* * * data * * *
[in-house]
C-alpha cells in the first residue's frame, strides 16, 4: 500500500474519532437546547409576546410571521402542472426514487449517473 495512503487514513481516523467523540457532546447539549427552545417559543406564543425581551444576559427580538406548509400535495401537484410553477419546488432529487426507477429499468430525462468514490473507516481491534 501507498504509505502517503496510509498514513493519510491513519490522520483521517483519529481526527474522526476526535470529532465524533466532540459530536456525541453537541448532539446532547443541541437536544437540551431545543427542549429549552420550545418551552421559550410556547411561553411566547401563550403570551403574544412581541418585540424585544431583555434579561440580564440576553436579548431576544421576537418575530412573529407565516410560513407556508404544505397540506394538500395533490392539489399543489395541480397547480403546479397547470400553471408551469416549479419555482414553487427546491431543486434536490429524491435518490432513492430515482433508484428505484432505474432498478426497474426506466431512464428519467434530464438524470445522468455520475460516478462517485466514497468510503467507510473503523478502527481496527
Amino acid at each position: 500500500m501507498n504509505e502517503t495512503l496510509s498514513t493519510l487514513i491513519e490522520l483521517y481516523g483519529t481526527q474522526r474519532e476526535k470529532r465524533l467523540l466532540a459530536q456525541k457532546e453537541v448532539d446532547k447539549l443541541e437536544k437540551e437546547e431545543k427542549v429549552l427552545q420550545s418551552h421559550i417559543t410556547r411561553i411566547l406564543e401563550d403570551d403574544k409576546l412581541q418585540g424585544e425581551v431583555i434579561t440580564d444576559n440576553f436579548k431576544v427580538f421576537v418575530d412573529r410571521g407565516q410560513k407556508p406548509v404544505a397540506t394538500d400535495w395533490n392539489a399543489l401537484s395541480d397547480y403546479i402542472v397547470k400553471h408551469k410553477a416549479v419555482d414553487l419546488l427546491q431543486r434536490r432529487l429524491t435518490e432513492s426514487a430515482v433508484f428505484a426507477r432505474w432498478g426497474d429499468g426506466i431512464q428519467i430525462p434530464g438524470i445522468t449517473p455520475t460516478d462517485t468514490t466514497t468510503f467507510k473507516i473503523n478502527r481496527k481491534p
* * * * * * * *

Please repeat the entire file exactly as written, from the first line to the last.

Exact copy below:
[in-house]
C-alpha cells in the first residue's frame, strides 16, 4: 500500500474519532437546547409576546410571521402542472426514487449517473 495512503487514513481516523467523540457532546447539549427552545417559543406564543425581551444576559427580538406548509400535495401537484410553477419546488432529487426507477429499468430525462468514490473507516481491534 501507498504509505502517503496510509498514513493519510491513519490522520483521517483519529481526527474522526476526535470529532465524533466532540459530536456525541453537541448532539446532547443541541437536544437540551431545543427542549429549552420550545418551552421559550410556547411561553411566547401563550403570551403574544412581541418585540424585544431583555434579561440580564440576553436579548431576544421576537418575530412573529407565516410560513407556508404544505397540506394538500395533490392539489399543489395541480397547480403546479397547470400553471408551469416549479419555482414553487427546491431543486434536490429524491435518490432513492430515482433508484428505484432505474432498478426497474426506466431512464428519467434530464438524470445522468455520475460516478462517485466514497468510503467507510473503523478502527481496527
Amino acid at each position: 500500500m501507498n504509505e502517503t495512503l496510509s498514513t493519510l487514513i491513519e490522520l483521517y481516523g483519529t481526527q474522526r474519532e476526535k470529532r465524533l467523540l466532540a459530536q456525541k457532546e453537541v448532539d446532547k447539549l443541541e437536544k437540551e437546547e431545543k427542549v429549552l427552545q420550545s418551552h421559550i417559543t410556547r411561553i411566547l406564543e401563550d403570551d403574544k409576546l412581541q418585540g424585544e425581551v431583555i434579561t440580564d444576559n440576553f436579548k431576544v427580538f421576537v418575530d412573529r410571521g407565516q410560513k407556508p406548509v404544505a397540506t394538500d400535495w395533490n392539489a399543489l401537484s395541480d397547480y403546479i402542472v397547470k400553471h408551469k410553477a416549479v419555482d414553487l419546488l427546491q431543486r434536490r432529487l429524491t435518490e432513492s426514487a430515482v433508484f428505484a426507477r432505474w432498478g426497474d429499468g426506466i431512464q428519467i430525462p434530464g438524470i445522468t449517473p455520475t460516478d462517485t468514490t466514497t468510503f467507510k473507516i473503523n478502527r481496527k481491534p